Strike Team, and another with post-production crewmembers, for example),
giving a broad overview of the show's production. The commentary tracks
are expertly handled. Often series creator Shawn Ryan is on hand,
frequently asking intelligent questions (and, even better, he seems well
attuned to asking questions that the audience might be interested in
hearing the answers to). This is a rare skill - all too often people doing
commentary tracks focus on the specifics, and rarely touch on subjects
that people inside the industry simply take for granted. Once in a while
this means that something interesting that's happening on-screen passes
without comment, but this is more than outweighed by the quality of
discourse on offer (they keep the ass-kissing to a minimum, too, savvy to
the traps that many commentary tracks fall prey to). There's a lot of fun
had by all, and yet the audience never ends up scratching their heads at
in-jokes they're not privy to (on one of the episodes, he reveals to one
of the actors how close his character came to being written out after the Pilot,
at the suggestion of the network suits!)
There are also
two featurettes, offering interesting behind the scenes material and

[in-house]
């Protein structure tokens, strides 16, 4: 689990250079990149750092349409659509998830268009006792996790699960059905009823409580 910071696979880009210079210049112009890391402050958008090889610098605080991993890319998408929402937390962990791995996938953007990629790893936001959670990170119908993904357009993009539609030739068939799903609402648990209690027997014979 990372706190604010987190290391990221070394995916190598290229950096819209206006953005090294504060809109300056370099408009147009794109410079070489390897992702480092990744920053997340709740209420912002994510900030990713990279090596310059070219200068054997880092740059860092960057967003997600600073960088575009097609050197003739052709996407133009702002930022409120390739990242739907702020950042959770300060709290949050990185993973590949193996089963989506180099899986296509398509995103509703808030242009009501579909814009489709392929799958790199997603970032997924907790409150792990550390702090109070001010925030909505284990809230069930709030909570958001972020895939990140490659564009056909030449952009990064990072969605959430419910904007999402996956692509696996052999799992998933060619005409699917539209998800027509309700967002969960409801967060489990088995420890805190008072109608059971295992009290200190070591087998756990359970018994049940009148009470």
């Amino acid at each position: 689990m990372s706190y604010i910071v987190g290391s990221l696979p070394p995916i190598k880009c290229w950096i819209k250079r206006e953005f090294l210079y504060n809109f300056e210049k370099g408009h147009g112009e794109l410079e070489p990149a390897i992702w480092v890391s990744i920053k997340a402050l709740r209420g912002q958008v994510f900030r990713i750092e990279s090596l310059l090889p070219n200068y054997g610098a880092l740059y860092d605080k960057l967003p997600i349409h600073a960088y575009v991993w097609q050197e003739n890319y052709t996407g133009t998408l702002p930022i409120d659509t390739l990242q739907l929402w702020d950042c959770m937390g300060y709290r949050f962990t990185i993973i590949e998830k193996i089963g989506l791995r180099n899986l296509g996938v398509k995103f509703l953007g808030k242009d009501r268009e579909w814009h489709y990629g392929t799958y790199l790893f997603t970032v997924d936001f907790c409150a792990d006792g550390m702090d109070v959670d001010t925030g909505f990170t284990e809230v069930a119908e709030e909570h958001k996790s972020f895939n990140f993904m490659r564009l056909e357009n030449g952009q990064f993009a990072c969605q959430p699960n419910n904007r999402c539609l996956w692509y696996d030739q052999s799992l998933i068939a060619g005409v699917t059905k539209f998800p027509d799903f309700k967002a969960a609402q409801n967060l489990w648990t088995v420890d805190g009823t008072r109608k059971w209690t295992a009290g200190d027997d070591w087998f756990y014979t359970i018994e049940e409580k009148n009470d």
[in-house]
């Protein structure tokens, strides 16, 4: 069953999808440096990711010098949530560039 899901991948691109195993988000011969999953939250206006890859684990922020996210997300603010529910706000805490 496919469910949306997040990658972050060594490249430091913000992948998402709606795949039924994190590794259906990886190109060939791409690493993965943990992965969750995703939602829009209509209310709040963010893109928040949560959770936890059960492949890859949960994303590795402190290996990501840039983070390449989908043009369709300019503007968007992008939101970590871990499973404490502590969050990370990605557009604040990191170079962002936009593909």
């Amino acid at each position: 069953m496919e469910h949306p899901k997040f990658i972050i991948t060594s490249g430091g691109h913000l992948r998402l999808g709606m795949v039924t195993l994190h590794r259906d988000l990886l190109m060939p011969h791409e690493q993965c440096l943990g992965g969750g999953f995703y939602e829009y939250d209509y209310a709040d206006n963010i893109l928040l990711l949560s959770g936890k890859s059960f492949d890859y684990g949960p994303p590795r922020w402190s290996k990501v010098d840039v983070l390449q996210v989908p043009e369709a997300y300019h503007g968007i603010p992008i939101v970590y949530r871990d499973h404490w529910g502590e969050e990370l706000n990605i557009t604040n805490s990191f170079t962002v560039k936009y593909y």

on-set interviews: Making of The Shield (21m), and The
Shield FX Featurette (a 2'30" season two teaser). The
original Pilot script is also offered, as are short
clips from all the lead actor's audition tapes. There are also seventeen
deleted scenes, spread right across the season. Many of these are extensions
to scenes that ended up in the finished episode, mostly cut for time
restrictions (a couple were dropped for other reasons, such as episodes
being switched around in the running order). There are several nice
character moments on offer, as well as nice scenes like the payoff to the
scenes in the pilot lamenting the lack of toilet facilities). The most
interesting is the complete version of a pivotal scene from the end of the
last episode, which is presented just as it was filmed, in a single
emotionally-shattering shot. Each scene is introduced by Shawn Ryan, who
explains why they were discarded, and puts them into the context of the
deleted scenes are all presented in non-anamorphic widescreen format,
suggesting that the entire series was shot protected for 16:9 presentation
(there's a moment on the commentary track where the cinematographer is
invited to reveal what the show's technical spec's are, but the